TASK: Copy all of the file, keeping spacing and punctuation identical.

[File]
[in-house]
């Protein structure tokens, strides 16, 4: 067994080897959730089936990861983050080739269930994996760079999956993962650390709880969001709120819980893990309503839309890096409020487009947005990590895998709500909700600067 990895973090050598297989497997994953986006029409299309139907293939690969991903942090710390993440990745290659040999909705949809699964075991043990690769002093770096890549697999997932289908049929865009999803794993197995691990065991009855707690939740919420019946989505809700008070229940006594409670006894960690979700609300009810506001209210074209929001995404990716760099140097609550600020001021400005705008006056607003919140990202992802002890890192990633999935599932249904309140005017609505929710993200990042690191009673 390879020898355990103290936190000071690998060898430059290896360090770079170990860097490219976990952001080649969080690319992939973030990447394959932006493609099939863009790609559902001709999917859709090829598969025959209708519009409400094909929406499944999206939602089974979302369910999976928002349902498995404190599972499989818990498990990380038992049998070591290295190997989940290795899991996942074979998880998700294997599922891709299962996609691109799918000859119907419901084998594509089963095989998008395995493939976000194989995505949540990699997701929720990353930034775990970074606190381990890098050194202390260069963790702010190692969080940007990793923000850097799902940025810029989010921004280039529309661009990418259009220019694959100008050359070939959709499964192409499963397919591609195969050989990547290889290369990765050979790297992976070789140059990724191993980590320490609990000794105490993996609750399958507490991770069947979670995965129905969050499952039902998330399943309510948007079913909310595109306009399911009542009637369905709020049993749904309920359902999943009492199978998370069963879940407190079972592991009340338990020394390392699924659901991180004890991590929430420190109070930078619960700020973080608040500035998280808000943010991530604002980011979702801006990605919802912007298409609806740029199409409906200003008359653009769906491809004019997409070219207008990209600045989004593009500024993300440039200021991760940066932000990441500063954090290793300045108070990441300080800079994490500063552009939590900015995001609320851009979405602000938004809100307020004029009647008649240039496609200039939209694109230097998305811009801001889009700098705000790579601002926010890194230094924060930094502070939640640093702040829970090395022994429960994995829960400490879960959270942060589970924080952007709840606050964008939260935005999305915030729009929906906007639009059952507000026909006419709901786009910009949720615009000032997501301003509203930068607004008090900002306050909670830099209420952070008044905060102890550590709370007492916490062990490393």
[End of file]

[in-house]
């Protein structure tokens, strides 16, 4: 067994080897959730089936990861983050080739269930994996760079999956993962650390709880969001709120819980893990309503839309890096409020487009947005990590895998709500909700600067 990895973090050598297989497997994953986006029409299309139907293939690969991903942090710390993440990745290659040999909705949809699964075991043990690769002093770096890549697999997932289908049929865009999803794993197995691990065991009855707690939740919420019946989505809700008070229940006594409670006894960690979700609300009810506001209210074209929001995404990716760099140097609550600020001021400005705008006056607003919140990202992802002890890192990633999935599932249904309140005017609505929710993200990042690191009673 390879020898355990103290936190000071690998060898430059290896360090770079170990860097490219976990952001080649969080690319992939973030990447394959932006493609099939863009790609559902001709999917859709090829598969025959209708519009409400094909929406499944999206939602089974979302369910999976928002349902498995404190599972499989818990498990990380038992049998070591290295190997989940290795899991996942074979998880998700294997599922891709299962996609691109799918000859119907419901084998594509089963095989998008395995493939976000194989995505949540990699997701929720990353930034775990970074606190381990890098050194202390260069963790702010190692969080940007990793923000850097799902940025810029989010921004280039529309661009990418259009220019694959100008050359070939959709499964192409499963397919591609195969050989990547290889290369990765050979790297992976070789140059990724191993980590320490609990000794105490993996609750399958507490991770069947979670995965129905969050499952039902998330399943309510948007079913909310595109306009399911009542009637369905709020049993749904309920359902999943009492199978998370069963879940407190079972592991009340338990020394390392699924659901991180004890991590929430420190109070930078619960700020973080608040500035998280808000943010991530604002980011979702801006990605919802912007298409609806740029199409409906200003008359653009769906491809004019997409070219207008990209600045989004593009500024993300440039200021991760940066932000990441500063954090290793300045108070990441300080800079994490500063552009939590900015995001609320851009979405602000938004809100307020004029009647008649240039496609200039939209694109230097998305811009801001889009700098705000790579601002926010890194230094924060930094502070939640640093702040829970090395022994429960994995829960400490879960959270942060589970924080952007709840606050964008939260935005999305915030729009929906906007639009059952507000026909006419709901786009910009949720615009000032997501301003509203930068607004008090900002306050909670830099209420952070008044905060102890550590709370007492916490062990490393």